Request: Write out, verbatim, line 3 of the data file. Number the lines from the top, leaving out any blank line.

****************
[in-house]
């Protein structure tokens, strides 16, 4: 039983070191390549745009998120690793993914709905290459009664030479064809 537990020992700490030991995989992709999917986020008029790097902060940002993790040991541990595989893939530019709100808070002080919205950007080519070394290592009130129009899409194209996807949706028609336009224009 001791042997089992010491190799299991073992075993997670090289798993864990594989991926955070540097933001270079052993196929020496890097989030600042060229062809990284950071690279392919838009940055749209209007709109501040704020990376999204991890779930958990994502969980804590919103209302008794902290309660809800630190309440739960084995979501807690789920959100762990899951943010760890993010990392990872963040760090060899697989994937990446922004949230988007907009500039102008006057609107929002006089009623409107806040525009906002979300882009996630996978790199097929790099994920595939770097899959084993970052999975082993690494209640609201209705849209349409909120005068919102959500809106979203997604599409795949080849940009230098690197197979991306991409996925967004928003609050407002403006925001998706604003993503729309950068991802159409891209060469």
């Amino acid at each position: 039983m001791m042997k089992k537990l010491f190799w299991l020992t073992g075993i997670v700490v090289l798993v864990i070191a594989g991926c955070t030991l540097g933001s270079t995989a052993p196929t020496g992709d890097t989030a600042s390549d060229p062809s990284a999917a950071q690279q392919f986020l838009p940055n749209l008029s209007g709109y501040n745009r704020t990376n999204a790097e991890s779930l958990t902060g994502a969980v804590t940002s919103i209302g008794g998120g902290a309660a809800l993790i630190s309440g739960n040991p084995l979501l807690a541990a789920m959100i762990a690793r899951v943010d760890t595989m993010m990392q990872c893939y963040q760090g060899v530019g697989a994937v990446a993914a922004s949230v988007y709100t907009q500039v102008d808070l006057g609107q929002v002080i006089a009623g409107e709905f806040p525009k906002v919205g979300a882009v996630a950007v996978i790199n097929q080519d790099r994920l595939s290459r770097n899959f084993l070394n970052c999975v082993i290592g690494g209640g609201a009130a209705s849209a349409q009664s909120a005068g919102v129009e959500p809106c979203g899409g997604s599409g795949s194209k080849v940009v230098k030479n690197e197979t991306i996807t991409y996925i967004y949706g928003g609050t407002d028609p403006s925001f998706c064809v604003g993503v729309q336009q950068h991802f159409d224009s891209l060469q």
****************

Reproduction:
């Amino acid at each position: 039983m001791m042997k089992k537990l010491f190799w299991l020992t073992g075993i997670v700490v090289l798993v864990i070191a594989g991926c955070t030991l540097g933001s270079t995989a052993p196929t020496g992709d890097t989030a600042s390549d060229p062809s990284a999917a950071q690279q392919f986020l838009p940055n749209l008029s209007g709109y501040n745009r704020t990376n999204a790097e991890s779930l958990t902060g994502a969980v804590t940002s919103i209302g008794g998120g902290a309660a809800l993790i630190s309440g739960n040991p084995l979501l807690a541990a789920m959100i762990a690793r899951v943010d760890t595989m993010m990392q990872c893939y963040q760090g060899v530019g697989a994937v990446a993914a922004s949230v988007y709100t907009q500039v102008d808070l006057g609107q929002v002080i006089a009623g409107e709905f806040p525009k906002v919205g979300a882009v996630a950007v996978i790199n097929q080519d790099r994920l595939s290459r770097n899959f084993l070394n970052c999975v082993i290592g690494g209640g609201a009130a209705s849209a349409q009664s909120a005068g919102v129009e959500p809106c979203g899409g997604s599409g795949s194209k080849v940009v230098k030479n690197e197979t991306i996807t991409y996925i967004y949706g928003g609050t407002d028609p403006s925001f998706c064809v604003g993503v729309q336009q950068h991802f159409d224009s891209l060469q």